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Shy. I'll have my bond; speak not against my bond: I've sworn an oath, that I will have my
Anth. I pray thee, hear me speak.
Shy. I'll have my bond; I will not hear thee speak : I'll have my bond; and therefore speak no more; I'll not be made a soft and dull-ey'd fool, To shake the head, relent, and sigh and yield To christian intercessors. Follow not; I'll have no speaking; I will have my bond.
(Exit Shylock. Sola. It is the most impenetrable cur, That ever kept with men.
Anth. Let him alone,...,
Sola. I am sure, the Duke
Anth. * The Duke cannot deny the course of law;
Therefore go, * The Duke cannot deny, &c.---]As the Reafon here given seems a little perplexed, it may be proper to explain it. If, says he, the Duke stop the Course of Law it will be attended with this Inconvenience, that stranger Merchants, by whom the Wealth and Power of this City is supported, will cry out of Injustice. For the known stated Law being their Guide and Security, they will never bear to have the Current of it stoped on any Pretence of Equity whatsoever.
These griefs and losses have so 'bated me,
S CE N E V.
Changes to BELMONT. Enter Portia, Neriffa, Lorenzo, Jessica, and Balthazar. Lor. ADAM, although I speak it in your
You have a noble and a true conceit
Por. I never did repent of doing good,
If it be fo,
hands The husbandry and manage of my house, Until
my lord's return. For mine own part,
I have tow'rd heav'n breath'd a secret vow,
I do desire you,
Lor. Madam, with all my heart;
Por. My people do already know my mind,
Lor. Fair thoughts and happy hours attend on you!
[Exeunt Jessica and Lorenzo. Now, Balthazar, As I have ever found thee honest, true, So let me find thee ftill: take this same letter, And use thou all th' endeavour of a man, In speed to Padua ; see thou render this Into my
cousin's hand, Doctor Bellario; And look what notes and garments he doth give thee, Bring them, I pray thee, with imagin'd speed Unto the Traject, to the common ferry Which trades to Venice: waste no time in words, But get thee gone;
I shall be there before thee. Bal. Madam, I go with all convenient speed. (Exit.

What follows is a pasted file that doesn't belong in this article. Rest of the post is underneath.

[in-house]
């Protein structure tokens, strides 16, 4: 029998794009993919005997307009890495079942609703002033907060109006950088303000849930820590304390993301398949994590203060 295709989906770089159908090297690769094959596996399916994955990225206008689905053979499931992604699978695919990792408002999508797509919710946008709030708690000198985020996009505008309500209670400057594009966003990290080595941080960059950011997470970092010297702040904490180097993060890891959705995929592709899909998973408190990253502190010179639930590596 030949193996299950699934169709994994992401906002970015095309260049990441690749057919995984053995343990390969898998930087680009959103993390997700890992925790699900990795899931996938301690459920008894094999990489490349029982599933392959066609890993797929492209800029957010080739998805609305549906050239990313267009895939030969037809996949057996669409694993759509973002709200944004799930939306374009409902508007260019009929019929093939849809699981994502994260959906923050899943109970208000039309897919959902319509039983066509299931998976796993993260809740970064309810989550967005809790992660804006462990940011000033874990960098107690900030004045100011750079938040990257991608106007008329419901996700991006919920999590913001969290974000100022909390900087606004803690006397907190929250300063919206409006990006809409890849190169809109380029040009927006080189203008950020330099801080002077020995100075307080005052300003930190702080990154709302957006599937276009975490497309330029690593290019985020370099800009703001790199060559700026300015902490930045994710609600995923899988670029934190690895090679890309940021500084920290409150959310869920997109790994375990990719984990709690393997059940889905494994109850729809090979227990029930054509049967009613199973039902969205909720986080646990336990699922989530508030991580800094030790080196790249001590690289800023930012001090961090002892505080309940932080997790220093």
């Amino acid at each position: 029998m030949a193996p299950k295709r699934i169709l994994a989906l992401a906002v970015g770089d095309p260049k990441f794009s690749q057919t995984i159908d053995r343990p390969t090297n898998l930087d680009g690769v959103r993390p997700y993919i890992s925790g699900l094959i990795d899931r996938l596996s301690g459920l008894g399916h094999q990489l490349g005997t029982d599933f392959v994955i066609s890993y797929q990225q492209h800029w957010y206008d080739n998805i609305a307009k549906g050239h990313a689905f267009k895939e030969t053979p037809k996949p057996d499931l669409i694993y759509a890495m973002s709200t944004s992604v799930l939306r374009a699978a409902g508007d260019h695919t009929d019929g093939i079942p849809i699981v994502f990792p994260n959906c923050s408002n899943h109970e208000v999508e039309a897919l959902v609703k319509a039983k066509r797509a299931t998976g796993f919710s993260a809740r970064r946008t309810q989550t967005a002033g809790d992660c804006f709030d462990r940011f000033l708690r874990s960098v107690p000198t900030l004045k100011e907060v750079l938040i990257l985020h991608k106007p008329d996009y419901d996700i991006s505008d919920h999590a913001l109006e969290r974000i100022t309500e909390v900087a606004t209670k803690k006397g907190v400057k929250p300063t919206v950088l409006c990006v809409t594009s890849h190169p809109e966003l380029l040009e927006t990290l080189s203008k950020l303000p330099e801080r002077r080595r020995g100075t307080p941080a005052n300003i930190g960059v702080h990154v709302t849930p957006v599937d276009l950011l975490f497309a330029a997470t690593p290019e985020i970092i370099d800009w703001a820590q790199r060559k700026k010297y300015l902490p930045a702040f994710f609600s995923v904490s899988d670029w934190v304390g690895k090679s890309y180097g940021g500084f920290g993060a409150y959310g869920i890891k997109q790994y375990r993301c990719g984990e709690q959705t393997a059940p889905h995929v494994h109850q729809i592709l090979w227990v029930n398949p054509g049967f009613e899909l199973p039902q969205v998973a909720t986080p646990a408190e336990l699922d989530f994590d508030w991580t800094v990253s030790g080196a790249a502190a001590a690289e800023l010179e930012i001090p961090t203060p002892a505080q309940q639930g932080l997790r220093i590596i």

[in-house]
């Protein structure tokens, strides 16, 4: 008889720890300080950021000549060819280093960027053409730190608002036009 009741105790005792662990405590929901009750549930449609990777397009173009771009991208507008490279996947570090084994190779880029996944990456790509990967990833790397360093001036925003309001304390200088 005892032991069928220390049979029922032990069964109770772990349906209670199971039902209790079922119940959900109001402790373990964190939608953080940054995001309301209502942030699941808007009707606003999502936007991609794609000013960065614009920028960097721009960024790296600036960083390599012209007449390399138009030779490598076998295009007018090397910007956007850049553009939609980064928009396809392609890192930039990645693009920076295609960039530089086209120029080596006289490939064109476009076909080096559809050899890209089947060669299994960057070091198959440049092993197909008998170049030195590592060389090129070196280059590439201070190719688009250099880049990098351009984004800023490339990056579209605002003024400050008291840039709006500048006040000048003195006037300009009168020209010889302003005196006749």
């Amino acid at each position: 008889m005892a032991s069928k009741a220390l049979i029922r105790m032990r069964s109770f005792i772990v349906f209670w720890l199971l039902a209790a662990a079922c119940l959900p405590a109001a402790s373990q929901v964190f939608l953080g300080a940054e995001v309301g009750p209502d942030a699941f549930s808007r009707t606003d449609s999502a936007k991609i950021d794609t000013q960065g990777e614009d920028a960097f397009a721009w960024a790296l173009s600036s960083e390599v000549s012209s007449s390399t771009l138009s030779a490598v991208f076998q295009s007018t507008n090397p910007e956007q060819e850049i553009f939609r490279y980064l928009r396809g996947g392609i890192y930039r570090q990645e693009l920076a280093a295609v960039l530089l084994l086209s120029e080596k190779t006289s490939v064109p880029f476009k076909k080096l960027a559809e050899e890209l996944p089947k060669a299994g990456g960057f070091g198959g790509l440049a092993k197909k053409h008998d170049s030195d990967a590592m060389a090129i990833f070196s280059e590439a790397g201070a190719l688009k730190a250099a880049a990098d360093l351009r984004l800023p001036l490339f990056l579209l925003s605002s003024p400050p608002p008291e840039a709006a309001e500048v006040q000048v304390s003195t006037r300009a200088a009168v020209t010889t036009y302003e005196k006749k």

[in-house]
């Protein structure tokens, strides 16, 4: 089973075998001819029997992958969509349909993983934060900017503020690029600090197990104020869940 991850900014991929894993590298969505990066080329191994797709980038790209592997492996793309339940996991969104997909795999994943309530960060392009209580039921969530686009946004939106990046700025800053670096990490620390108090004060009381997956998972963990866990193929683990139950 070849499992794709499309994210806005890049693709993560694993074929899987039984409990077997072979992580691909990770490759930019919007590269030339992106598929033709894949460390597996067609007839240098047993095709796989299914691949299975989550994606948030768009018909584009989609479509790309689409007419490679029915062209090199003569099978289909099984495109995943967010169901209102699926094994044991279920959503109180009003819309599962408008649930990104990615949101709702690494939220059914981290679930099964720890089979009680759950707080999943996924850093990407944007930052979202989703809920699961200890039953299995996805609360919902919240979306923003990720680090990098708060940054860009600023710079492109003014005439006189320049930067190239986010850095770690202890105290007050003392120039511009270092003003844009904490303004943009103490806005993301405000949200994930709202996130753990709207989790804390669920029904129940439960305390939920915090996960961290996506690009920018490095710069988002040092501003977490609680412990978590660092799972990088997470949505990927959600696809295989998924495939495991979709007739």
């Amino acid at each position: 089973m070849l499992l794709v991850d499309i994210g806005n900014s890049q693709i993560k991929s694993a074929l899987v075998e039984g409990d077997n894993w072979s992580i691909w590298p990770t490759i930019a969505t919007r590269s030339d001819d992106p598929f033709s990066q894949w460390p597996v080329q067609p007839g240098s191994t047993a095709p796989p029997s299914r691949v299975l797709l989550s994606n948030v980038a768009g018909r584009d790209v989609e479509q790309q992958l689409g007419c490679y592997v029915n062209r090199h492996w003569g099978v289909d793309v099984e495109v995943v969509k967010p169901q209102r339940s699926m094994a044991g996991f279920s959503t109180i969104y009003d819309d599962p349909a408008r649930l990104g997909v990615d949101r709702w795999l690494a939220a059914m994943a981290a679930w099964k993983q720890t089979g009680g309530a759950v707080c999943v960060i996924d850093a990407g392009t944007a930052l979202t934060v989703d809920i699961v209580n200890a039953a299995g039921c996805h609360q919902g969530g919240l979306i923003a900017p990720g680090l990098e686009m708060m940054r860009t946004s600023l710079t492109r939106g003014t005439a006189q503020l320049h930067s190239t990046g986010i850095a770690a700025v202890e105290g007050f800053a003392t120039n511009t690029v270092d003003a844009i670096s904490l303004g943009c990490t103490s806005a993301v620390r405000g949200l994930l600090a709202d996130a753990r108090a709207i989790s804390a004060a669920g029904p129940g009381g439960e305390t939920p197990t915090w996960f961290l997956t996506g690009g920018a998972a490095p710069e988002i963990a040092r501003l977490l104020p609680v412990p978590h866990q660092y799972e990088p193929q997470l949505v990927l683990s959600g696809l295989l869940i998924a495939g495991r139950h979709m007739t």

Por. Come on, Neriffa; I have work in hand, That you yet know not of: we'll see our husbands, Before they think of us.
Ner. Shall they fee us?
That they shall think we are accomplished
prove the prettier fellow of the two,
Ner. Shall we turn to men?
Por. Fie, what a question's that,
whole device When I am in my coach, which stays for us At the park-gate; and therefore halte away, For we must measure twenty miles to day.' (Exeunt.
Enter Launcelot and Jessica. Laun. E S, truly: for look you, the sins of the father are to be laid
the children; therefore, I promise you, I fear you. I was always plain with you; and so now I speak my agitation of the matter: therefore be of good cheer; for truly, I think, you are damn'd: there is but one hope in it that can do you any good, and that is but a kind of bastard hope neither.
Jef. And what hope is that, I pray thce ?
Laun. Marry, you may partly hope that your father got you not, that you are not the few's daughter.
Jes. That were a kind of bastard hope, indeed; so the sins of my mother should be visited upon me.
Laun. Truly, then, I fear, you are damn'd both by father and mother; thus when you shun Scylla, your father, you fall into Charybdis, your mother: well, you are gone both ways.
Jes. I shall be saved by my husband; he hath made me a christian.
Laun. Truly, the more to blame he; we were christians enough before, e'en as many as could well live one by another: this making of christians will raise the price of hogs; if we grow all to be porkeaters, we shall not shortly have a rasher on the coals .
Enter Lorenzo. Jej. I'll tell my husband, Launcelot, what you say: here he comes.
Lor. I shall grow jealous of you shortly, Launcelot, if
you thus get my wife into corners.
Jef. Nay, you need not fear us, Lorenzo; Launcelot and I are out; he tells me flatly, there is no mercy for me in heav'n, because I am a few's daughter: and he says, you are no good member of the commonwealth; for, in converting Fews to christians, you raise the price of pork.
Lor. I shall answer that better to the commonwealth, than you can the getting up of the negro's belly: the Moor is with child by you, Launcelot.
Laun. It is much, that the Moor should be more than reason: but if she be less than an honest woman, she is indeed more than I took her for.
Lor. How every fool can play upon the word! I think, the best grace of wit will shortly turn into Gilence, and discourse grow commendable in none